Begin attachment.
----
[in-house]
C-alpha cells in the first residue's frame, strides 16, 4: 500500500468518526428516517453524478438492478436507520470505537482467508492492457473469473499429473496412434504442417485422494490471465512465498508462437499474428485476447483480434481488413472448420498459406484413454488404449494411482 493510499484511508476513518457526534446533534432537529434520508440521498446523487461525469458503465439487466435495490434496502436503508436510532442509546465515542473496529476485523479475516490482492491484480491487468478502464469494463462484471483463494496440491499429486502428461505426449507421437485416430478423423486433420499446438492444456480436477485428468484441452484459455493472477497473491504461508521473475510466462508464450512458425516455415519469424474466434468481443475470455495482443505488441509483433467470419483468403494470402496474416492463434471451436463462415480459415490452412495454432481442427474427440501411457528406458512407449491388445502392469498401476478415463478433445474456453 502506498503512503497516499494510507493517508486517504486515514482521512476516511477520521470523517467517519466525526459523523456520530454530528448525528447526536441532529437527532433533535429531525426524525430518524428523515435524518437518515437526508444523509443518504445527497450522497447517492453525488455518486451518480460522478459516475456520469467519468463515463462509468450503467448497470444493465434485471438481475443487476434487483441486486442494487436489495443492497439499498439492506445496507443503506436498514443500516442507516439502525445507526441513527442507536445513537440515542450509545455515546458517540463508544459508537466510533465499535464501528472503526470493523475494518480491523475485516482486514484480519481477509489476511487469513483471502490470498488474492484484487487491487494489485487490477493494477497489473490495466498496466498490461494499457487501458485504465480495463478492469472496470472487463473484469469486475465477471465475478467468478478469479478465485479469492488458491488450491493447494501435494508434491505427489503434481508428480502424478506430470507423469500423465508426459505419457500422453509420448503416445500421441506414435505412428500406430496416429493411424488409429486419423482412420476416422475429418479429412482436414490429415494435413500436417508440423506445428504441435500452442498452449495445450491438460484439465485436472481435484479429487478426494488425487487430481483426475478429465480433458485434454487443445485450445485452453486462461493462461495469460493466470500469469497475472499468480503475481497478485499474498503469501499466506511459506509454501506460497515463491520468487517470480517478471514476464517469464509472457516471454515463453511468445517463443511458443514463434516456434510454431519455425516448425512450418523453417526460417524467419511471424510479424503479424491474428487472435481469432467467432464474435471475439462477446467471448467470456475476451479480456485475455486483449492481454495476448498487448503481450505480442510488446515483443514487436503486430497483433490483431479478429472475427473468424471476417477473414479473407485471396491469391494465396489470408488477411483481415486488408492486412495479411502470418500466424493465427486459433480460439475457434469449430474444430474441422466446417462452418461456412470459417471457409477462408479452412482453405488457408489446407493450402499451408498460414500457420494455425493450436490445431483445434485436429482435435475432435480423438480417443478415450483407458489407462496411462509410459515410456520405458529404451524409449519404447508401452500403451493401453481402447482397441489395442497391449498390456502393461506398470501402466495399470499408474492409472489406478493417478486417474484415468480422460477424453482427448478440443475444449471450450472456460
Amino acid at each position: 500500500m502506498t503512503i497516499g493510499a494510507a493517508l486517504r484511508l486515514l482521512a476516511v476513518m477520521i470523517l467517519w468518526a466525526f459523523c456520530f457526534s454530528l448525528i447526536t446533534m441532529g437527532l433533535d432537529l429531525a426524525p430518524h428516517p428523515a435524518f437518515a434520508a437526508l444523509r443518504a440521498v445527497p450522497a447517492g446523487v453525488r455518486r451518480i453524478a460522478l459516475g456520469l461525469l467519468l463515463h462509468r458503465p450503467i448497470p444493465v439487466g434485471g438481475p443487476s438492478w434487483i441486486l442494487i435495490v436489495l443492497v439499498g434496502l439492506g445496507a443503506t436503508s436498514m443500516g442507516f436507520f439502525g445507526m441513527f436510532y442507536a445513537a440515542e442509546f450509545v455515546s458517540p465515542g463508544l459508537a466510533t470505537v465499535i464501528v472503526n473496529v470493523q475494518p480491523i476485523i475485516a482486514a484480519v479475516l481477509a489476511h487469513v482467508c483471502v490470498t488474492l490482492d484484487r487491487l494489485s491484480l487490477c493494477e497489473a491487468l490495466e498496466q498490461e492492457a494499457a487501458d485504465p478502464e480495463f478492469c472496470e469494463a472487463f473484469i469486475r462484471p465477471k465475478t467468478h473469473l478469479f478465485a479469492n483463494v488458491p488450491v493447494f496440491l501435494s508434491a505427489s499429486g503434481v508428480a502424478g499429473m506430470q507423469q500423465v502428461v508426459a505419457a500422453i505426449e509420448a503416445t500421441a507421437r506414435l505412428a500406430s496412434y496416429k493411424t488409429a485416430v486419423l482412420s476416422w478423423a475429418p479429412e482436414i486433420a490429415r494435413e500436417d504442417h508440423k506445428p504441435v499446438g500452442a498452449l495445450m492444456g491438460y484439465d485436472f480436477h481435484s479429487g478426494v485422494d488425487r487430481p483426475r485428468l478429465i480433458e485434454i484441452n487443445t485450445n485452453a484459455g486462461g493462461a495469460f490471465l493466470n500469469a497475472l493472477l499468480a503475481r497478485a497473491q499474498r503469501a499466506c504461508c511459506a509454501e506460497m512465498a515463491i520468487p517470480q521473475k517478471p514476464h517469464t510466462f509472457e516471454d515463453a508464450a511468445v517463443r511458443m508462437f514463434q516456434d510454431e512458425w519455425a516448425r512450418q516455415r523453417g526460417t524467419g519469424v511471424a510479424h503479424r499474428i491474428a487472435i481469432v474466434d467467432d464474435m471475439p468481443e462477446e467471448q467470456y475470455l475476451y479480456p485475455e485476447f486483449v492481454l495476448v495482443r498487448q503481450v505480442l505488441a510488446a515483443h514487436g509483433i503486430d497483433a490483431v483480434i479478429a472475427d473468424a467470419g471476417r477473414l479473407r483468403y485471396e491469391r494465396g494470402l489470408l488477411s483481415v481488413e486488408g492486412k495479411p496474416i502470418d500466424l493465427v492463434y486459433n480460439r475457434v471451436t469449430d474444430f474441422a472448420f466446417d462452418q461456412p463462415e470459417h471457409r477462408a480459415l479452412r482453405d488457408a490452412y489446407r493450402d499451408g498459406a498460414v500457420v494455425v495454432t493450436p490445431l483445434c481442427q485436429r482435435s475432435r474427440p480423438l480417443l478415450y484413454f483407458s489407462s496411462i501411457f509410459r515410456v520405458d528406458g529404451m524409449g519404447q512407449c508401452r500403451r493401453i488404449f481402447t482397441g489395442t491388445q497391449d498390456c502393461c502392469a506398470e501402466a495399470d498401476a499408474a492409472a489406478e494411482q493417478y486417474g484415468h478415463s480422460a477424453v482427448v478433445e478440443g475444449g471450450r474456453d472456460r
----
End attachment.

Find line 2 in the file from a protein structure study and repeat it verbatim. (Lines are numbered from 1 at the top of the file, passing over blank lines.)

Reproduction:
C-alpha cells in the first residue's frame, strides 16, 4: 500500500468518526428516517453524478438492478436507520470505537482467508492492457473469473499429473496412434504442417485422494490471465512465498508462437499474428485476447483480434481488413472448420498459406484413454488404449494411482 493510499484511508476513518457526534446533534432537529434520508440521498446523487461525469458503465439487466435495490434496502436503508436510532442509546465515542473496529476485523479475516490482492491484480491487468478502464469494463462484471483463494496440491499429486502428461505426449507421437485416430478423423486433420499446438492444456480436477485428468484441452484459455493472477497473491504461508521473475510466462508464450512458425516455415519469424474466434468481443475470455495482443505488441509483433467470419483468403494470402496474416492463434471451436463462415480459415490452412495454432481442427474427440501411457528406458512407449491388445502392469498401476478415463478433445474456453 502506498503512503497516499494510507493517508486517504486515514482521512476516511477520521470523517467517519466525526459523523456520530454530528448525528447526536441532529437527532433533535429531525426524525430518524428523515435524518437518515437526508444523509443518504445527497450522497447517492453525488455518486451518480460522478459516475456520469467519468463515463462509468450503467448497470444493465434485471438481475443487476434487483441486486442494487436489495443492497439499498439492506445496507443503506436498514443500516442507516439502525445507526441513527442507536445513537440515542450509545455515546458517540463508544459508537466510533465499535464501528472503526470493523475494518480491523475485516482486514484480519481477509489476511487469513483471502490470498488474492484484487487491487494489485487490477493494477497489473490495466498496466498490461494499457487501458485504465480495463478492469472496470472487463473484469469486475465477471465475478467468478478469479478465485479469492488458491488450491493447494501435494508434491505427489503434481508428480502424478506430470507423469500423465508426459505419457500422453509420448503416445500421441506414435505412428500406430496416429493411424488409429486419423482412420476416422475429418479429412482436414490429415494435413500436417508440423506445428504441435500452442498452449495445450491438460484439465485436472481435484479429487478426494488425487487430481483426475478429465480433458485434454487443445485450445485452453486462461493462461495469460493466470500469469497475472499468480503475481497478485499474498503469501499466506511459506509454501506460497515463491520468487517470480517478471514476464517469464509472457516471454515463453511468445517463443511458443514463434516456434510454431519455425516448425512450418523453417526460417524467419511471424510479424503479424491474428487472435481469432467467432464474435471475439462477446467471448467470456475476451479480456485475455486483449492481454495476448498487448503481450505480442510488446515483443514487436503486430497483433490483431479478429472475427473468424471476417477473414479473407485471396491469391494465396489470408488477411483481415486488408492486412495479411502470418500466424493465427486459433480460439475457434469449430474444430474441422466446417462452418461456412470459417471457409477462408479452412482453405488457408489446407493450402499451408498460414500457420494455425493450436490445431483445434485436429482435435475432435480423438480417443478415450483407458489407462496411462509410459515410456520405458529404451524409449519404447508401452500403451493401453481402447482397441489395442497391449498390456502393461506398470501402466495399470499408474492409472489406478493417478486417474484415468480422460477424453482427448478440443475444449471450450472456460